Buying a house is one of the most exciting times in your life, especially if it is your first home. Unfortunately it can also be one of the most stressful as legal requirements, phases, and costs build up and you need to understand how to handle them. One of the biggest parts of the purchase process of buying a home is the period referred to as “closing”. You have already discovered that ideal home, the one that you can visualize living your life in and want to make yours. You have gotten your credit approved and put in a bid that was joyously accepted. You have found the right lender to help provide the funding for this major purchase. This lender may be your regular bank or it could be a company specializing specifically in mortgage loans. Either way, you have applied for your loan, been approved, and discussed all of the details. Finally it is time to make the final steps in making the house officially your legal property. This is “closing”, and a time that presents many costs. So how much are closing costs when buying a house?
How Much are Closing Costs When Buying a House: the Specifics
Though they come in several forms, the total closing costs of the purchase of a home cost approximately 2% to 4% of the final purchase price of the house, with the average being 3% of the total. For example, if you are purchasing a home with a final purchase price of $250,000, you can expect closing costs of approximately $7,500 with a margin of fluctuation in either direction. There are several factors that go into the amount that you will pay for closing costs on your new home. Some include payments that may have already been made earlier in the purchase process, the specifications and charges of your lender on your financing loan, and payments for such requirements as inspections and other fees.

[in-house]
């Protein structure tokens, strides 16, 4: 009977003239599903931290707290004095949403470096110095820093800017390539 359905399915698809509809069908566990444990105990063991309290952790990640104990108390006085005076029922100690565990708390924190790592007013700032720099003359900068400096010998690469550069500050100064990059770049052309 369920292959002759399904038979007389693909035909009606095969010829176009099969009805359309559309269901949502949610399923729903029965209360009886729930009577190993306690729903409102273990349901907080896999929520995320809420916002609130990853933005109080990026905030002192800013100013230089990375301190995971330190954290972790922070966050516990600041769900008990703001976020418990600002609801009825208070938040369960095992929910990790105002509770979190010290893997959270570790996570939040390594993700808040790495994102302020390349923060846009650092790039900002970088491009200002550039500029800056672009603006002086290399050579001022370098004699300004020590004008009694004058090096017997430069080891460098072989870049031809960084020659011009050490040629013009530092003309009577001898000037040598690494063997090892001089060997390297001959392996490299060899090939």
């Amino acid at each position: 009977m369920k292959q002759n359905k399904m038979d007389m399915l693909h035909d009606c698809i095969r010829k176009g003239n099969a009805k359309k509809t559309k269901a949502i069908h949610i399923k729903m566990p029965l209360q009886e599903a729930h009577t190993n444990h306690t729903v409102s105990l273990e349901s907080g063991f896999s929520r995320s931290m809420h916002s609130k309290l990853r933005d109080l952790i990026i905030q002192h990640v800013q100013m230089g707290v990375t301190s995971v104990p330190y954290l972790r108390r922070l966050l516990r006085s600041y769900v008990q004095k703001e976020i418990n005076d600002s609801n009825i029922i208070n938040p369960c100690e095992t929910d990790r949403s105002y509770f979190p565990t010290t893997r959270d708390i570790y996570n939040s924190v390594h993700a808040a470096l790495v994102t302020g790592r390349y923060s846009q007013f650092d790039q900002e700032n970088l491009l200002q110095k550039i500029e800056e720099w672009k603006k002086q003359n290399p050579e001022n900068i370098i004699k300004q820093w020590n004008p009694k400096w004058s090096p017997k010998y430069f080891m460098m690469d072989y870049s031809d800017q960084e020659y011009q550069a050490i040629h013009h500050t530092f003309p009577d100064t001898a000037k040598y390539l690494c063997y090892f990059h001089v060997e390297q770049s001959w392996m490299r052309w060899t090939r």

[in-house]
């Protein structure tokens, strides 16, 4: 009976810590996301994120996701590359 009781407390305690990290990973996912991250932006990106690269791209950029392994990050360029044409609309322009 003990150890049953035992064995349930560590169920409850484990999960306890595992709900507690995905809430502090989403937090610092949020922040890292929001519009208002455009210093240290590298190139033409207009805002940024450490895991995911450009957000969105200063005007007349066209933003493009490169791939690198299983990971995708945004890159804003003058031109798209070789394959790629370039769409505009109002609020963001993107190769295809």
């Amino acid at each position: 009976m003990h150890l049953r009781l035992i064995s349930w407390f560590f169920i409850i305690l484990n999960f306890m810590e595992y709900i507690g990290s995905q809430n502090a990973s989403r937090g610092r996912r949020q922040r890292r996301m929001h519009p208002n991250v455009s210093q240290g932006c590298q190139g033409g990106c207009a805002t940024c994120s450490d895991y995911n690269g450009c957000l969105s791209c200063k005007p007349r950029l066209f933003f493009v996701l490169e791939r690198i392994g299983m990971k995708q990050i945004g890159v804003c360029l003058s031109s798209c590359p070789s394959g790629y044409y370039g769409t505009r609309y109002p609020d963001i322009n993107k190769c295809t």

Typical closing costs can be broken down as follows:
- Title policies—these costs are associated with the actual title of the property and include several tasks including ensuring that the physical title actually does correspond with the plot of land and home that you are intending to purchase.
- Escrow—this period is when legal documents and payments are given to a neutral third party to be reviewed and distributed appropriately.
- Wire Fees
- Delivery charges associated with the sending and receipt of legal documents such as lending papers, contracts, and the actual title.
- Attorney Fees—carefully review your agreements to ensure you understand your responsibilities associated with these fees. It is likely that you are responsible for all attorney fees, even those of the seller.
- Transfer taxes
- Necessary home inspection
- Home protection such as fire insurance, flood insurance, and natural disaster insurance
- Property taxes
Before you pay any of these closing fees you should carefully examine the papers, including the Good Faith Estimate included in your lending papers, so you can determine if the fees are repetitious. It is possible that some of these fees have already been covered by previous monies paid, or that monies you have already paid have not been properly credited to the final costs. Ensure that any fees or payments you have made have been recorded as a “credit” rather than a “debit” on the costs and that any credits by the seller have been properly applied to your costs. Be cautious when determining if the seller is offering any credits to the closing costs from your down payment or from portion of the purchase amount. Some lenders have a policy of not allowing any such credits, and accepting these credits, or assuming they are going to be applied, can cause undue complication and end up costing you more than you expected.
It is important to remember when finding your answer to “how much as closing costs when buying a house?” that the costs you incur at the closing are not a part of the purchase price, but in addition to the purchase price of the home.